Matt, a close family friend, called on Wednesday and his voice was cracking with emotion when he told us that our 11-year-old probably wouldn’t have school tomorrow. He had been with other members of WEAC that evening listening to testimony before the Senate committee. Teachers were going ahead with plans to protest at the Capitol the next day. This was an extremely difficult decision for him and other teachers. The teachers we know didn’t want to call in sick or be out of the classroom.
As a civics/history lesson our family went down to the Capitol on Thursday to see the protests since our district cancelled school. I kept reminding my kids that if we were going to this sort of thing in some countries, say Egypt or Bahrain, they would have to worry about possibly getting shot. My 16-year-old saw some of his teachers and was able to talk to two of them in the very noisy, very chaotic Rotunda. One apologized for not being in school but was glad he was there getting a different kind of education. My kids had never been to a protest before this. The sound echoing off the marble walls was deafening. Spontaneous chants of “Kill the Bill,” “Tell me what democracy looks like-this is what democracy looks like” and others started up every few minutes. There were families with young kids, UW students, teachers and union supporters of all ages waving signs and camping out. It was an amazing atmosphere. Most of the action was inside but the steps leading up to the Capitol from State Street were full of people with some very creative signs.
We left the square and visited Lori, their aunt, who heads the Sociology Dept at Madison College (formerly MATC) a couple of blocks from the Capitol. She explained to the kids that the protests were not just about teachers’ salaries. The Budget Repair bill would have many consequences, most importantly collective bargaining rights. Unfortunately, the loss of these rights was not the focus of what was being talked about, at that point, in the media. [It has since become a central theme.] She is the director of a non-profit that serves people with disabilities and she was aware that this bill would also give the Governor and a hand-picked board of four the ability to make changes in Medical Assistance without legislative review. My brother and his wife rely almost solely on Medical Assistance. Could they be dropped because they were too expensive to keep?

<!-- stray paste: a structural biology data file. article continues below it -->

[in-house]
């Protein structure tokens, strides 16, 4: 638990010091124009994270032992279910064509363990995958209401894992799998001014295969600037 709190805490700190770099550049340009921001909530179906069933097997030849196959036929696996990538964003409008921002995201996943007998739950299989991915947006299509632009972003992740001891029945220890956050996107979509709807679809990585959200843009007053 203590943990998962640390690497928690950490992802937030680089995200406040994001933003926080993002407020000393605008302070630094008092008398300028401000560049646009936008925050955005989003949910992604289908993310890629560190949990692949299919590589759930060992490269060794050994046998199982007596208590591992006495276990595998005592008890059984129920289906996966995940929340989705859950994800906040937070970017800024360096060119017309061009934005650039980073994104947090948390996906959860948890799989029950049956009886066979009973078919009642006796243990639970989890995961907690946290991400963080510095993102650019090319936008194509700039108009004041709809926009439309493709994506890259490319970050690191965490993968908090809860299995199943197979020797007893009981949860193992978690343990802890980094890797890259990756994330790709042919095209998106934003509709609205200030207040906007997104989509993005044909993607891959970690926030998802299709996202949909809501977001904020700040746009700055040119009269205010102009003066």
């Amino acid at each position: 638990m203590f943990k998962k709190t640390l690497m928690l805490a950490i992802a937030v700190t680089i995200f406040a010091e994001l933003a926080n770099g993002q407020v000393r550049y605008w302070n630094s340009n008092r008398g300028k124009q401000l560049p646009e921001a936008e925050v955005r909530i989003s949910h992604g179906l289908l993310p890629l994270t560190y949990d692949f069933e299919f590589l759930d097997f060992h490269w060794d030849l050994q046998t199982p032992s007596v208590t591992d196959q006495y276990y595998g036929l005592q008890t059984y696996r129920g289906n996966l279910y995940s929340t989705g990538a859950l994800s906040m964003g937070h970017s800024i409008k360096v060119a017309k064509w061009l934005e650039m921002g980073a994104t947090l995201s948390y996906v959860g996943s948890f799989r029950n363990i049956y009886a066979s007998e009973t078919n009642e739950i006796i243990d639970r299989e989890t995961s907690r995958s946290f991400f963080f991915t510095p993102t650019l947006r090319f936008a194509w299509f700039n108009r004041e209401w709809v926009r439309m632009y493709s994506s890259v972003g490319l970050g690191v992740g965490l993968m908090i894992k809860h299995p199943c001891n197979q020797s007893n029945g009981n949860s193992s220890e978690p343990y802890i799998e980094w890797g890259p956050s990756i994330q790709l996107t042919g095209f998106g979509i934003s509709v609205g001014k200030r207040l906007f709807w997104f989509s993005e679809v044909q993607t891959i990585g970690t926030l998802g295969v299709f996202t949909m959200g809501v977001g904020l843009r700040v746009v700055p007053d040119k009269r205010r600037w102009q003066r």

Lori also explained how the Governor was looking to make changes to the UW System that would separate UW-Madison from the rest of the state schools. She believed that his intent was to gain more control over the UW-Madison’s board of Regents by inserting his appointees to this board (Walker has been very busy appointing friends and donors with questionable qualifications to take over various state agencies). On Thursday this was not being talked about in the media but an article in today’s paper finally addressed this issue. Biddy Marshall, UW-Madison Chancellor, states there may be a 20 percent tuition increase. Not good for our college freshman!
Sex. Abortion. Parenthood. Power.
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The govenor’s Budget Repair bill, the state Republican and Democratic legislature’s “maneuvering,” the unions reaction, the news coverage, social media’s role in mobilizing people and publicizing events at lightening speed…it’s all been a fascinating political storm to witness in my backyard (a backyard where I usually just watch birds!). This has certainly given me a crash course on Twitter. On Friday night, instead of being at a fish fry, I was watching a 30-minute online video of the Governor’s responses to questions by a local TV editorial board where Walker explained why he thought he had to strip teachers of their collective bargaining rights.
Events in Madison also have people from all over the country paying attention. They could be next! It was amazing to see signs in the rotunda and on the Capitol grounds carried by people from St. Louis, San Francisco, Toronto, Chicago and other cities and groups. There was a Cheesehead rally in NYC as well as in many places around the country.
But besides being a personal and political event, what continues to draw me in is the human event it has become. Walking around the Capitol and listening to speeches with people who want desperately to be heard, people who are tired of being victimized and people who aren’t used to doing this sort of thing made me feel connected on very basic level. This wasn’t about cheering a favorite team to the Rose Bowl or the Super Bowl (though there were free brats being handed out on Saturday). Most people were genuinely interested, they were friendly, they chuckled at the hundreds of creative signs,and most importantly they want to work together to find a solution to this problem. They want to do their part but they don’t want to give away the farm!
We’ve already had to do that too many times here in Wisconsin.